When Did Share Repurchases Become a Crime?

Ten years ago, I did a lot of investing into individual stocks. While my investing these days is mostly limited to mutual funds, one thing that always attracted me was when a company bought back shares of their own stocks. To me, this always signaled confidence in the company, and a belief from insiders that the stock would perform well in the near future. While there are some who feel that stock buy backs are what companies do when they don’t have very good investment prospects for their cash on hand, share repurchases always made perfect sense to me. If I were the CEO of a company, and I felt like my company was undervalued, share buy backs are going to be one way of enhancing shareholder value.

Yet the stock buy backs from Big Oil are often talked about as if they were reprehensible:

Congressional panel takes Big Oil to task

“Oil companies today are enjoying record profits, and while they could use those profits to invest in more production capacity, instead they use the money to buy back shares in the markets,” complained Rep. John Conyers Jr., D-Mich., the panel’s chairman.

Oil Companies Manipulate Markets and Gouge Consumers

High energy prices are translating directly into record oil company profits. In the first six months of 2006, the five largest U.S. oil companies posted $59.4 billion in profits. These companies have spent $112 billion since 2005 to buy back their own stock and pay dividends rather than invest in infrastructure or alternative energy sources, according to analysis done by Public Citizen.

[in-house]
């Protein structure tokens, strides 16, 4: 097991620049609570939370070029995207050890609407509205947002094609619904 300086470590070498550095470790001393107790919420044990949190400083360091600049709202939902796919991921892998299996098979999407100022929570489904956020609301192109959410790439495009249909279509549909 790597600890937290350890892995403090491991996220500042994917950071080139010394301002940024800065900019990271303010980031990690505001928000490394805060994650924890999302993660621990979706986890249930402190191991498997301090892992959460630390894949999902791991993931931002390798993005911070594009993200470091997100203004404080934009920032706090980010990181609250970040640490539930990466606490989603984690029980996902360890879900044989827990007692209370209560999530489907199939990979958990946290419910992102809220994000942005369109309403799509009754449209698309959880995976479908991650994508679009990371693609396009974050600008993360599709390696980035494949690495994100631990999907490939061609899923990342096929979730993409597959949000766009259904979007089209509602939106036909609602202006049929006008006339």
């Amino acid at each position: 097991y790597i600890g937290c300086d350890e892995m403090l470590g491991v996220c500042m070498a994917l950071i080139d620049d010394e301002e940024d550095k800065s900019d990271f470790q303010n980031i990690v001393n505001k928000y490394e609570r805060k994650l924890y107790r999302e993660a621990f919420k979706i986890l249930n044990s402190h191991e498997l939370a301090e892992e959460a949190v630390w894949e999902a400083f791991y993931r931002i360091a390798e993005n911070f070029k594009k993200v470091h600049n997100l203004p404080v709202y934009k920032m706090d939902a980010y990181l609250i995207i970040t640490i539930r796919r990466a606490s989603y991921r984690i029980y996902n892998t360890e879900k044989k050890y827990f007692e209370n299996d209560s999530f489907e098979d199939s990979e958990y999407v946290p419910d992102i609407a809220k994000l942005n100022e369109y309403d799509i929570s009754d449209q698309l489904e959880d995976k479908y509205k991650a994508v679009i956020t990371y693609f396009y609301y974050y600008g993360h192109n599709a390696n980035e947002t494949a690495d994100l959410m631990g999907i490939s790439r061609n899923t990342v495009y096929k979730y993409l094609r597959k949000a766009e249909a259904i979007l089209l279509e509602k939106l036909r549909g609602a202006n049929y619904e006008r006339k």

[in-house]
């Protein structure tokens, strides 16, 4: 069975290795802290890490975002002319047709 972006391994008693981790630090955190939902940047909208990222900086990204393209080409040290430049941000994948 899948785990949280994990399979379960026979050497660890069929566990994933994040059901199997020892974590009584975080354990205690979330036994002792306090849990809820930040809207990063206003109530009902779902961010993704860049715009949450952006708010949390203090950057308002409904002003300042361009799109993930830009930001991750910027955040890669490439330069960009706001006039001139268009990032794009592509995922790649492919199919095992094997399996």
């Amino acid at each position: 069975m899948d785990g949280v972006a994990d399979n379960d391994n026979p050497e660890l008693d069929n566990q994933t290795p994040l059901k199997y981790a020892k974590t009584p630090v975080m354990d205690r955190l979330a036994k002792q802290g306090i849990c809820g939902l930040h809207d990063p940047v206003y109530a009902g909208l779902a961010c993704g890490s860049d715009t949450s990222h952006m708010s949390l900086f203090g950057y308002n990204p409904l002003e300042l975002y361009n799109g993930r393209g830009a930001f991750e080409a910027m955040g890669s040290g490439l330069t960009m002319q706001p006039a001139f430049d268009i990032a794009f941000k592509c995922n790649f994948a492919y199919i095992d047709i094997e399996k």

Big Oil cautious about clean-energy spending

The amounts that oil companies invest in alternative energy typically pale in comparison to some of their other expenditures.

Exxon spent $19.9 billion in 2006 on capital expenses and the hunt for more oil. It also paid $29.6 billion to buy back some of its own stock, a move meant to reward investors by increasing the value of outstanding shares. The company’s annual profit hit $39.5 billion, the most ever for an American company.

Chevron spent $16.6 billion in 2006 on exploration and capital expenses, which include maintaining refineries, pipelines and other facilities worldwide. The company spent $5 billion on buying back stock. Chevron made a $17.1 billion profit for the year.

ConocoPhillips spent $16.3 billion on exploration and capital expenses, and $925 million on buying back stock. The company’s 2006 profit topped $15.5 billion.

Yet if Home Depot or Best Buy announce stock buy backs, there is no public outcry. CNN’s take on it is more to my liking. In the wake of ConocoPhillips’ announcement yesterday of a $15 billion share buy back, CNN wrote the following:

Buyback Announcements Are Bullish For Market

Shareholders of two blue-chip companies, as well as investors generally, were treated Monday to a bit of good news that carries potentially bullish long-term consequences.